Yes. You must treat it or discharge it to a municipal sanitary sewer system where it will be treated. Biodegradable does not mean that it won’t cause pollution. If you discharge it to the surface, you will need to obtain an NPDES permit before commencing the discharge.
Program objectives are:
- To prevent industrial facilities' pollutant discharges from passing through municipal wastewater treatment plants untreated;
- To protect treatment plants from the threat posed by untreated industrial wastewater, including explosion, fire, and interference with the treatment process
- To improve the quality of effluents and sludges so that they can be used for beneficial purposes
The National Pretreatment Program's authority comes from section 307 of the Federal Water Pollution Control Act (more commonly referred to as the Clean Water Act). The federal government's role in pretreatment began with the passage of the Clean Water Act in 1972. The Act called for the Environmental Protection Agency (EPA) to develop national pretreatment standards to control industrial discharges into sewer systems.
The General Pretreatment Regulations were originally published in 1978 and have been updated several times (the latest changes were made on October 14, 2005). They can be found in the Code of Federal Regulations in 40 CFR Part 403.
There are two sets of standards: Categorical Pretreatment Standards and Prohibited Discharge Standards. These are uniform national requirements which restrict the level of pollutants that may be discharged by nondomestic sources to sanitary sewer systems. All publicly owned treatment works that are required to implement a pretreatment program must enforce the federal standards.
These are technology-based limitations on pollutant discharges to publicly owned treatment works promulgated by EPA in accordance with Section 307 of the Clean Water Act that apply to specified process wastewaters of particular industrial categories [see 40 CFR 403.6 and 40 CFR Parts 405- 471]. Go to http://www.epa.gov/ost/guide/ and NPDES Regulations for more information.
These are standards that prohibit the discharge of wastes that pass through or interfere with publicly owned treatment works (POTW) operations (including sludge management). These are the general prohibitions. There are also specific prohibitions that prohibit the discharge from all nondomestic sources certain types of wastes that:
- create a fire or explosion hazard in the collection system or treatment plant,
- are corrosive , including any discharge with a pH less than 5.0, unless the POTW is specifically designed to handle such wastes,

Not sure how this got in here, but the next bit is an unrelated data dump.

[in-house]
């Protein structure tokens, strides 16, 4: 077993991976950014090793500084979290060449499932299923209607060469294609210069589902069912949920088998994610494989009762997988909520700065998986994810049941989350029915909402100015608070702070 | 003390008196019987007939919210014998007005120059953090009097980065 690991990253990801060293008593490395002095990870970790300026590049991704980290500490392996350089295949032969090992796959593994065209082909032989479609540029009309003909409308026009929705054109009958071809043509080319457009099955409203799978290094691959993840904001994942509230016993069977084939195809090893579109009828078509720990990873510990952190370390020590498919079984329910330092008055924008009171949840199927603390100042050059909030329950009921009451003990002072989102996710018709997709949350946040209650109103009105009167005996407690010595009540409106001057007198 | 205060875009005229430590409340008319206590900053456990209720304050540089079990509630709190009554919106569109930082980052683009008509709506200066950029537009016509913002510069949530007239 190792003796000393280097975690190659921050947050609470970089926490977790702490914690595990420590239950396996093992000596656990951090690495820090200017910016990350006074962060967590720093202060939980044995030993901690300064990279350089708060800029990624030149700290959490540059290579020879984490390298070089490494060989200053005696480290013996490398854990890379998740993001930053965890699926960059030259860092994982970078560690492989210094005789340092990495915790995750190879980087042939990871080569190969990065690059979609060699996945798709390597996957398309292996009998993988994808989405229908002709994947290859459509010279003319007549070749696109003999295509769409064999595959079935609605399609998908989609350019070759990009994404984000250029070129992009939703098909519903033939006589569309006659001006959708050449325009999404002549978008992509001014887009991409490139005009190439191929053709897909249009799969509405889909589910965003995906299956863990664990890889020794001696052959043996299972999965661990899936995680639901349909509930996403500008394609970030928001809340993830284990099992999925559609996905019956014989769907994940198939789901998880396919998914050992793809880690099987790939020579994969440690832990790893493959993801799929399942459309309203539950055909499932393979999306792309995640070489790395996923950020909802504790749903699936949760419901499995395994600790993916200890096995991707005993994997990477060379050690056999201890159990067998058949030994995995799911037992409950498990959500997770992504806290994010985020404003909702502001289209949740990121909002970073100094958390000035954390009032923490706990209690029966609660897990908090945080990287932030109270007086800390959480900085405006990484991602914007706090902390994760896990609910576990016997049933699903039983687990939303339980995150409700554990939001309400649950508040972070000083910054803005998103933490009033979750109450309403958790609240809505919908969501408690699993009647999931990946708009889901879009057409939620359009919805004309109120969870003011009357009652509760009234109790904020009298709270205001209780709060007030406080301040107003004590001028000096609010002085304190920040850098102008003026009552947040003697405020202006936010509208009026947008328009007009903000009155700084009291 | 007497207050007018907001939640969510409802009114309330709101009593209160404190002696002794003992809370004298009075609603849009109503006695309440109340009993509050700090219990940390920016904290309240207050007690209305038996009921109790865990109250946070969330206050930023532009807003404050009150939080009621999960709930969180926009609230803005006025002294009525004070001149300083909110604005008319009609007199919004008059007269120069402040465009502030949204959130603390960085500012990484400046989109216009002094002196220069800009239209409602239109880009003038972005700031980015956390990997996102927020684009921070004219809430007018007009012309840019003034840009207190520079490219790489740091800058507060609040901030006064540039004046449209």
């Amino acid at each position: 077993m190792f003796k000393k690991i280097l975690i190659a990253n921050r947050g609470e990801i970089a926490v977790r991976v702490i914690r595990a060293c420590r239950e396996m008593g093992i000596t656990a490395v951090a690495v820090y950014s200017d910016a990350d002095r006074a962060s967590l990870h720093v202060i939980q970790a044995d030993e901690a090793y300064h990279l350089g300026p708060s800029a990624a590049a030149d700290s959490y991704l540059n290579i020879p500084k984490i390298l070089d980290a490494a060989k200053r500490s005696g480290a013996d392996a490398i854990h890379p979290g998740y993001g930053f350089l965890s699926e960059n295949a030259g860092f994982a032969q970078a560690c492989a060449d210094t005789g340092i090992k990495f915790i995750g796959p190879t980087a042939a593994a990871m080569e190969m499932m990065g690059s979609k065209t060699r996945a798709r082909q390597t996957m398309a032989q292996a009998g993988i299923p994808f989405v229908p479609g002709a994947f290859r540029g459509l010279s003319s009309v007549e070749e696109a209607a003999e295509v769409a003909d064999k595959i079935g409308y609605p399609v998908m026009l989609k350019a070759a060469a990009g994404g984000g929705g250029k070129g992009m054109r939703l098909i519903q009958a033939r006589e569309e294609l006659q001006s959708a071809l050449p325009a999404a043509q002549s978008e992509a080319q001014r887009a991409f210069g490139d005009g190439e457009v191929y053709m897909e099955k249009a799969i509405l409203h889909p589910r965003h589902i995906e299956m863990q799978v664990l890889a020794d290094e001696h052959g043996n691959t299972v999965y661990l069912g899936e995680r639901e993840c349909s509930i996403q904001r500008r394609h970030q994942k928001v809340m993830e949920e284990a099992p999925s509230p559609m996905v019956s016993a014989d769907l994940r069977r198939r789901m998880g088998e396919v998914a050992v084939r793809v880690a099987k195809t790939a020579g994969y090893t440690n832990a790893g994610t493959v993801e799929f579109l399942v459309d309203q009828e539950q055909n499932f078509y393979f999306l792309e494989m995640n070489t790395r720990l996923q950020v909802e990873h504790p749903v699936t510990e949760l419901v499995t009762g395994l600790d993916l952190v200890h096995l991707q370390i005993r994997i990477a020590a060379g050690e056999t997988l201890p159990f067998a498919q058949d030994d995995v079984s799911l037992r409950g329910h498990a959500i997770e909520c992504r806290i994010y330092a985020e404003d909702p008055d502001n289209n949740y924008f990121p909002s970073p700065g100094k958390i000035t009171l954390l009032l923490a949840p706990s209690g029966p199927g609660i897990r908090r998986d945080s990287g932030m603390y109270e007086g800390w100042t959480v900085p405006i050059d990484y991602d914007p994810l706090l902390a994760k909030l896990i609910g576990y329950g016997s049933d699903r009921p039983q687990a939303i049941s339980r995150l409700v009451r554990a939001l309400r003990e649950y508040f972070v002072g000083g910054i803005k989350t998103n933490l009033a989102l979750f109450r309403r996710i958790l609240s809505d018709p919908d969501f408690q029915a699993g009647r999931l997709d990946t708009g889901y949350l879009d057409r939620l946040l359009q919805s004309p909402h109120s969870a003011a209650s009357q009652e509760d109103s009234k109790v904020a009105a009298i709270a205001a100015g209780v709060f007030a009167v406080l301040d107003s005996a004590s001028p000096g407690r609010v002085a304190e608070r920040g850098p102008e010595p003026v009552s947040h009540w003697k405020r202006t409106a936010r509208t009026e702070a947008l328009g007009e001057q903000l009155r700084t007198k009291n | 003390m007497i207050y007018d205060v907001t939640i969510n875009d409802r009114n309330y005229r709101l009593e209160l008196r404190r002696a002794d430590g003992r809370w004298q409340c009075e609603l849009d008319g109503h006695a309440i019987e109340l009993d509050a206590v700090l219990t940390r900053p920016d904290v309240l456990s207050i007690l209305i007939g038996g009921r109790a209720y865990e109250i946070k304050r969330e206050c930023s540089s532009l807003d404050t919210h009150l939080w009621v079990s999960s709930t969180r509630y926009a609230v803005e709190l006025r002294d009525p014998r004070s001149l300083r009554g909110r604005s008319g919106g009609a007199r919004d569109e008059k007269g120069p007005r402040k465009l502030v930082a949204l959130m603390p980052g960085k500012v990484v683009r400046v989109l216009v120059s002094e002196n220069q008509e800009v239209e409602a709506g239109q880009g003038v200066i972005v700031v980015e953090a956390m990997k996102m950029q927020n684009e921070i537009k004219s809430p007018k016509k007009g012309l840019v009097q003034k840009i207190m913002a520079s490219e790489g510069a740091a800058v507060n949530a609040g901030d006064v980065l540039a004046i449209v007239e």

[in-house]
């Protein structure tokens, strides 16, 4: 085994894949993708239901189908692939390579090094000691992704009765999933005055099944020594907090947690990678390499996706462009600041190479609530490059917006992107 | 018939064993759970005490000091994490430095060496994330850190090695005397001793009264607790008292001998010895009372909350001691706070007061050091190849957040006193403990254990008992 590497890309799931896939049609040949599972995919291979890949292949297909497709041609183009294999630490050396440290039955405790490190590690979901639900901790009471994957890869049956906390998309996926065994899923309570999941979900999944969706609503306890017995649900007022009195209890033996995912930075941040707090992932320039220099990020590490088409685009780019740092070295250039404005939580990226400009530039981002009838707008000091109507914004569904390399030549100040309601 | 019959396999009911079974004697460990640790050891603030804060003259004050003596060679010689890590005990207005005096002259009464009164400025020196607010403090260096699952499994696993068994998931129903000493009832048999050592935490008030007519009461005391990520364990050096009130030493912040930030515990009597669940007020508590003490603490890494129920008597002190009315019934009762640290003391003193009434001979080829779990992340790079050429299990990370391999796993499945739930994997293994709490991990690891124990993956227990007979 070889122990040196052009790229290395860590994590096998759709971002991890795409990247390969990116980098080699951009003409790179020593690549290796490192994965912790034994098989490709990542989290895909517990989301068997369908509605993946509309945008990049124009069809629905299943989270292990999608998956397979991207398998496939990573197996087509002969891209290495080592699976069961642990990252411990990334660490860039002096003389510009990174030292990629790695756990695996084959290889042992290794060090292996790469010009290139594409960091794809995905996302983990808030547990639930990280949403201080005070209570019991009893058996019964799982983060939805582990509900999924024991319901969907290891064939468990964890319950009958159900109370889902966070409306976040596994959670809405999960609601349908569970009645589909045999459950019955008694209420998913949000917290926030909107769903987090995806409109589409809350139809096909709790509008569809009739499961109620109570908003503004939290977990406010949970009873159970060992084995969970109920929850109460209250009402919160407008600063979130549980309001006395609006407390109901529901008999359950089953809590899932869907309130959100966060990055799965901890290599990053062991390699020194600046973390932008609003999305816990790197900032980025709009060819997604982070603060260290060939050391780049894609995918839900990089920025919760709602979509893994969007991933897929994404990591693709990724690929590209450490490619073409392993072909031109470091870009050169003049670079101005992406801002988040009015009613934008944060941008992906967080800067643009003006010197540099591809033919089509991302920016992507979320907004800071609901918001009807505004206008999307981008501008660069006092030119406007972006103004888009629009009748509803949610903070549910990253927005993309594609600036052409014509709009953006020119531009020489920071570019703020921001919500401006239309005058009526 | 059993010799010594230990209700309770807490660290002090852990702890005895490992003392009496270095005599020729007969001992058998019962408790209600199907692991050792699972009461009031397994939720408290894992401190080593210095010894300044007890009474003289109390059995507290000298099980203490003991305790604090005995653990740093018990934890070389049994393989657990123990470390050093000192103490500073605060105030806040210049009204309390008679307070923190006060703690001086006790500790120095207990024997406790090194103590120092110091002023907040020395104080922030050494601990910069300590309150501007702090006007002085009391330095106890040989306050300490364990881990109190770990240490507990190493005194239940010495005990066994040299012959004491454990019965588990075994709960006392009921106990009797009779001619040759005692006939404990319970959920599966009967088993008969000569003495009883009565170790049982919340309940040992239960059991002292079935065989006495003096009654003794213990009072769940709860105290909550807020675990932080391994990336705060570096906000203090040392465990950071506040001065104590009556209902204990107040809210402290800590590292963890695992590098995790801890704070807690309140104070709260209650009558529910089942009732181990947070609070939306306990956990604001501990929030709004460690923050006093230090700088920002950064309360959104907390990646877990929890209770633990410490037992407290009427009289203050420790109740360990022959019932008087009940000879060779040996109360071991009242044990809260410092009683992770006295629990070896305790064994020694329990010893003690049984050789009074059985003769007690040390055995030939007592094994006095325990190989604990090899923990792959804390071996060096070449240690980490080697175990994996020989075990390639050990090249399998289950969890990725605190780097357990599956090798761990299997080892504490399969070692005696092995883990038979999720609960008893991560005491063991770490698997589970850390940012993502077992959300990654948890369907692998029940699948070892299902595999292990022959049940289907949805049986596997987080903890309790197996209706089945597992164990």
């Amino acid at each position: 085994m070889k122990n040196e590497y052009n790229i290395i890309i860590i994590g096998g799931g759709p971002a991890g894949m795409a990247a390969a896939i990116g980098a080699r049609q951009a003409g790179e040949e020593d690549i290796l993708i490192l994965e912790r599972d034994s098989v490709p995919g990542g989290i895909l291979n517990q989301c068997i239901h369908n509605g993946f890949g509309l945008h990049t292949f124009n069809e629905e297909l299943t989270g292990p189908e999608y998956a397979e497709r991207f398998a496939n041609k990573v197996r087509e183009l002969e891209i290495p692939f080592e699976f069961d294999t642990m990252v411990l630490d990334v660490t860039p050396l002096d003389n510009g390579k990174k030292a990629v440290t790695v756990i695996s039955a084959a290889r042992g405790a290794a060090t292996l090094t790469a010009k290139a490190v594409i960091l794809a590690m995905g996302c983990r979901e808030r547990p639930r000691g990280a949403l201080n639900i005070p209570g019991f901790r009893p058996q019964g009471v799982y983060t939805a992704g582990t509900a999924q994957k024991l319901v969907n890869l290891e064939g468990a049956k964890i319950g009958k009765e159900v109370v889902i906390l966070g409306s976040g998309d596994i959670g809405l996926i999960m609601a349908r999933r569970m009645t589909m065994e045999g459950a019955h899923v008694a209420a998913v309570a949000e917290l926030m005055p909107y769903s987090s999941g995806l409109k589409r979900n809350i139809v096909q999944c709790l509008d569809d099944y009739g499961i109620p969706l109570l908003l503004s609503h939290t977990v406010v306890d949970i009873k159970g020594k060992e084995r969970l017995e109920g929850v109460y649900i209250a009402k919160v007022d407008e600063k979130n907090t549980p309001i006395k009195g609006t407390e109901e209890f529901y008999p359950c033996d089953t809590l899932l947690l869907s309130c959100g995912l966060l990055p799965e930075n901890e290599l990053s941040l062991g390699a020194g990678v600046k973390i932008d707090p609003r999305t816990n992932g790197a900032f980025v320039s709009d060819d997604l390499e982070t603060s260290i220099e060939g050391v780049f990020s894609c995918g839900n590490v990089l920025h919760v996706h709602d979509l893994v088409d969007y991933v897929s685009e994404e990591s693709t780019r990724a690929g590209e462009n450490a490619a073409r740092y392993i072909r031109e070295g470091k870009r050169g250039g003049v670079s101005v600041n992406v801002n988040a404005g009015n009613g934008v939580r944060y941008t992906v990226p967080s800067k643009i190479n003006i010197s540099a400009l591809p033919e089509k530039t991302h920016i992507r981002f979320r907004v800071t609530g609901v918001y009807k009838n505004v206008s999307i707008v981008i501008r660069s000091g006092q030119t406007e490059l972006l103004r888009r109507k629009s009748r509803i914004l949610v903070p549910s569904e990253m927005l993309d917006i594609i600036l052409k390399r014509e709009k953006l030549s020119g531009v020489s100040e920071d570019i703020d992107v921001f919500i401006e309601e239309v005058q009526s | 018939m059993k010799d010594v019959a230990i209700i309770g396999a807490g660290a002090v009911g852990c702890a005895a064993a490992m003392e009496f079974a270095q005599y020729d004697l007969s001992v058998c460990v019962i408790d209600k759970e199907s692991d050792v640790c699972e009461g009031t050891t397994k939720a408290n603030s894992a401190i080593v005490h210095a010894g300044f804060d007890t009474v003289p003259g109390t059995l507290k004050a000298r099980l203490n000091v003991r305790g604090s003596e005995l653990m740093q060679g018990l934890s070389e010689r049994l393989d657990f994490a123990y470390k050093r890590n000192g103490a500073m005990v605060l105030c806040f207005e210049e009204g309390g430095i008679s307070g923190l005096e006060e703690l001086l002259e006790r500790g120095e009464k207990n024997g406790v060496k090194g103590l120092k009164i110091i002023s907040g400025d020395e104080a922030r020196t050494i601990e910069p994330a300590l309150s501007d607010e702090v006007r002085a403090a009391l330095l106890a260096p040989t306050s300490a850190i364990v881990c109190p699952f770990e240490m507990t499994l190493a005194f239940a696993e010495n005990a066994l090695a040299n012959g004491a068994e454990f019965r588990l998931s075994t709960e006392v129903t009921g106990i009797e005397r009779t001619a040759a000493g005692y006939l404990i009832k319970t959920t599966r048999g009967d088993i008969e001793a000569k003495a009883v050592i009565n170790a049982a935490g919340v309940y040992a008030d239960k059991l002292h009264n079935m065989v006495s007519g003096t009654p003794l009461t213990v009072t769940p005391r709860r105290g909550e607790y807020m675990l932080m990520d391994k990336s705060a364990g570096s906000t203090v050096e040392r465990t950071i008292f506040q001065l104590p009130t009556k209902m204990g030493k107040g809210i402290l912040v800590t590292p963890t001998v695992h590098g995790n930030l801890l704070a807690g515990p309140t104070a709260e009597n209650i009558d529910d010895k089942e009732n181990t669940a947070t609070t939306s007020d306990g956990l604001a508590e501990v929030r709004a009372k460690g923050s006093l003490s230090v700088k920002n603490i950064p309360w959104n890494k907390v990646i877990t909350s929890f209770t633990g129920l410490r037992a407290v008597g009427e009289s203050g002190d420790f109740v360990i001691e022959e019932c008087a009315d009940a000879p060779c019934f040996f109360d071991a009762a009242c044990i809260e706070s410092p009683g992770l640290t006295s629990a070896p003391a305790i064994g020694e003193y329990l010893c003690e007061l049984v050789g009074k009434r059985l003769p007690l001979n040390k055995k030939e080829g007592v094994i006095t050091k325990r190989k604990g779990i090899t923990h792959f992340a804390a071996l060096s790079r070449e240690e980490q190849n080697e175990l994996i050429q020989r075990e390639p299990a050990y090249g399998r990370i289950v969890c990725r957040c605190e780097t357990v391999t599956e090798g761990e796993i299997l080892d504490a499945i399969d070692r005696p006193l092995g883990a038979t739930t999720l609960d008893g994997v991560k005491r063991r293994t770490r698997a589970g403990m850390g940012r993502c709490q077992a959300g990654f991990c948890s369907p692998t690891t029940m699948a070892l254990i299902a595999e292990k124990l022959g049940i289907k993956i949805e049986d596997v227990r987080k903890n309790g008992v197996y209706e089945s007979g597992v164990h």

- are solid or viscous pollutants in amounts that will obstruct the flow in the collection system and treatment plant, resulting in interference with operations,
- any pollutant discharged in quantities sufficient to interfere with POTW operations, and
- discharges with temperatures above 140°F (40°C) when they reach the treatment plant, or hot enough to interfere with biological processes.
Various methods are used to monitor NPDES permit conditions. The permit will require the facility to sample its effluent discharges and notify the state of these results monthly. In addition, the permit will require the facility to notify DEQ when the facility determines it is not in compliance with the requirements of a permit. DEQ also will send inspectors to facilities as necessary in order to determine if they are in compliance with the conditions imposed under their permits.
State laws provide DEQ with various methods of taking enforcement actions against violators of permit requirements. For example, DEQ may issue administrative orders that require facilities to correct violations and that assess monetary penalties. Also, the public can initiate an investigation that could lead to enforcement by reporting observed evidence of a possible violation or by finding a violation by reviewing facility monitoring reports, which are public documents.
Send DMRs to:
Arkansas Department of Environmental Quality
Water, Enforcement Section
5301 Northshore Drive
North Little Rock, AR 72118-5317
Water, NPDES Section
U.S. Army Corps of Engineers, Little Rock District
P.O. Box 867
Little Rock, AR 72203